Any really good bean soup will take two days! You can eat it on the first day and it will be good but it will reach perfection on the second day. I make my plans accordingly. Hence the title of this post.

Quick soak the beans:
I lb of Navy beans or Great Northern beans turned into a sieve and picked over to be sure there are no tiny stones in there. Wash them well and put into a large pot, cover with water at least 2 inches above beans. Bring to boil uncovered for about 2 minutes; cover the pot and set aside off heat for 1 hour. (Julia says: Drain this water completely! This is the part that helps to get rid of the toots.) The beans are now ready to cook. Cover again with fresh cold water and proceed.


Hambone Bean Soup - serves 6 1 lb soaked and drained beans, water to cover
1 ham bone (if you don't have a ham bone you're making some other kind of bean soup)
1 lg onion, chopped
2 carrots, chopped
2 ribs celery, chopped
1 tbsp dried herbs of choice (I used Herbes de Provence - thyme, fennel, basil, savory, lavender)
DO NOT USE SALT (salt will toughen your beans and there will probably be plenty in that bone) you can salt at the table if you need to. Always add salt after the beans are soft.
You can add chicken stock  in place of water or or ham base into the water and of course the basic method of cooking beans works for all bean recipes just change the flavors.

I put the whole thing in the crock pot on high and walked away. It was ready in about 6 hours, the beans will be soft when pressed against the side of the pot. But I resisted, instead of serving it up I let it cool and refrigerated it. I heated it up the next night and served it with corned bread straight from the skillet. Magic!



Until next time,

Monday, October 22, 2012

Blessed Rain

It's wet on Dogwood Lane and we are so grateful.


Glorious rain falling steadily, soaking into the thirsty earth. The first rain in six months! Those of you living in drought can appreciate how glad we are to hear the trickle of water in our gutters. That's what the weather is like here in the Northern California Sierra Foothills, six months of heat followed by six months of wet. If we're lucky. If the planets align. If, like today the seasons arrive on schedule. 

River has never seen rain before, her short life has been measured in sunny days. She doesn't like it much. It falls on her big ears and tickles and drips. She'll have to get used to it. Hopefully it will be around for quite a while. Just when I think I can't stand another rainy day there will come the sun and our six months of hot. If...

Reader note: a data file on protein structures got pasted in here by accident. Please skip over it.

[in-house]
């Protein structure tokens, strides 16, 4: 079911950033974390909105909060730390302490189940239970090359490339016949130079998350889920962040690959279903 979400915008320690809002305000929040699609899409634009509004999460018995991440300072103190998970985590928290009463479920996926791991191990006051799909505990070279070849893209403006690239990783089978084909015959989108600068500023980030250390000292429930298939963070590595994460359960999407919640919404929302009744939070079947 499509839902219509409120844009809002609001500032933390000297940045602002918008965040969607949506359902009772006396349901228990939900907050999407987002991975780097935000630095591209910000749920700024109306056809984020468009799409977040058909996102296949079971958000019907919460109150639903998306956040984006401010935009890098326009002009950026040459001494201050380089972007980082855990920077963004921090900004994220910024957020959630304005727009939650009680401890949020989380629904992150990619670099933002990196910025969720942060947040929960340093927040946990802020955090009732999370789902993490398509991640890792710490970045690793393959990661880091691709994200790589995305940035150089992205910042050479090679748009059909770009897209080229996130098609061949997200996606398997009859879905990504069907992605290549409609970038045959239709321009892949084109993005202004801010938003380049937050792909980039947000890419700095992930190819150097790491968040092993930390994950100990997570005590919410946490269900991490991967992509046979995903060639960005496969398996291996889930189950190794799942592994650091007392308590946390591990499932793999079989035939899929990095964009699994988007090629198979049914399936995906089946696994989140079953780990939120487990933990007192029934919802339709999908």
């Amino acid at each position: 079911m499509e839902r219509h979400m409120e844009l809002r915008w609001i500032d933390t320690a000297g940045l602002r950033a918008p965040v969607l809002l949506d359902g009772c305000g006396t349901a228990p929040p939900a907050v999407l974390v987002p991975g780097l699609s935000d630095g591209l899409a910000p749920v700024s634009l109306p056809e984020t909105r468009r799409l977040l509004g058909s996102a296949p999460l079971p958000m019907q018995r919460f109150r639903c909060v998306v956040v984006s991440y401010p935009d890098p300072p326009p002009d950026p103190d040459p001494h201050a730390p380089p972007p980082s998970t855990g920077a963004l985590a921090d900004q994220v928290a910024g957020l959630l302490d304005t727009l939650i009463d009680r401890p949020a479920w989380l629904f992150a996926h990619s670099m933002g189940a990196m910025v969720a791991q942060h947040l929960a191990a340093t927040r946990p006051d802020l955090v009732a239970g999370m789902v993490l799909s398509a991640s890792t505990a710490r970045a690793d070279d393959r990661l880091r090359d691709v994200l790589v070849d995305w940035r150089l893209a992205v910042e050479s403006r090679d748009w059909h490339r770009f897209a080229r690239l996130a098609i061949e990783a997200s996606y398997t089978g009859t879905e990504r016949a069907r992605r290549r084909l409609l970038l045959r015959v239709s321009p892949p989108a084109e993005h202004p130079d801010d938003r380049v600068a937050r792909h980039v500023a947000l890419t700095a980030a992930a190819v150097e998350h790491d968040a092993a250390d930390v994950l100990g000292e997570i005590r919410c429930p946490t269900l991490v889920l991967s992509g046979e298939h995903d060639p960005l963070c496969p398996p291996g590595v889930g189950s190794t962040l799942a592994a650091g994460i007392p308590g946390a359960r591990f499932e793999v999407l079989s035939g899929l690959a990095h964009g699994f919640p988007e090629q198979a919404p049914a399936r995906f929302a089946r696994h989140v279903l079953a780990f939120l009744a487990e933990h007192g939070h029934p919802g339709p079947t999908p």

Until next time,

Sunday, October 21, 2012

Silent Bob & His Ladies

Bob has grown up to be quite a handsome boy. Big, beautiful and robust. He struts around like he owns the place but true to his name he seldom crows. Just about the perfect rooster. He does get all uppity once in a while and has to be put in his place by a large leaf rake I keep close by just for that purpose. Sometimes he gets confused about just which side his bread is buttered on and who does the buttering!



Every morning he greets the day around 6 AM and soon after that one of us opens the hatch to let the flock out. Bob is very anxious to do his husbandly duty by each of his nine wives but like most women they are not so interested in the early morning so a wild chase ensues around the yard with hens dashing here and there trying to avoid poor amorous Bob. If only he would employ a little finesse I'm sure he would be more successful. Don't feel too sorry for him things calm down and by mid-morning even Bob has had enough chasing around. No wonder he's silent, he's out of breath! SB has his favorite wives and every night they cuddle up with him on the perch where he spreads his wings and they snuggle, two under each wing. Even when it was so hot they would not give up their preferred spot next to the Big Man.

Linking to Farmgirl Friday  hop over and visit all the fascinating farm girls.

Until next time,

Friday, October 19, 2012

Keeping Friendship Alive

When we moved to Dogwood Lane over 15 years ago it was a momentous decision. Not only were we leaving the hometown we both grew up in we were leaving behind all the familiar places and faces, family and friends. Which brings me to keeping friendship alive. Most of the friends I have I have had most of my life. These people know me. They know all about my less than stellar younger years and they know about my few achievements. We have history. In my new place I have made new friends and I treasure them, they make life fun and I look forward to spending time with them. But I'm sure we can all agree that there is nothing like an old friend. Someone who knew you when, someone who you feel completely comfortable with, someone you could not impress if you had too!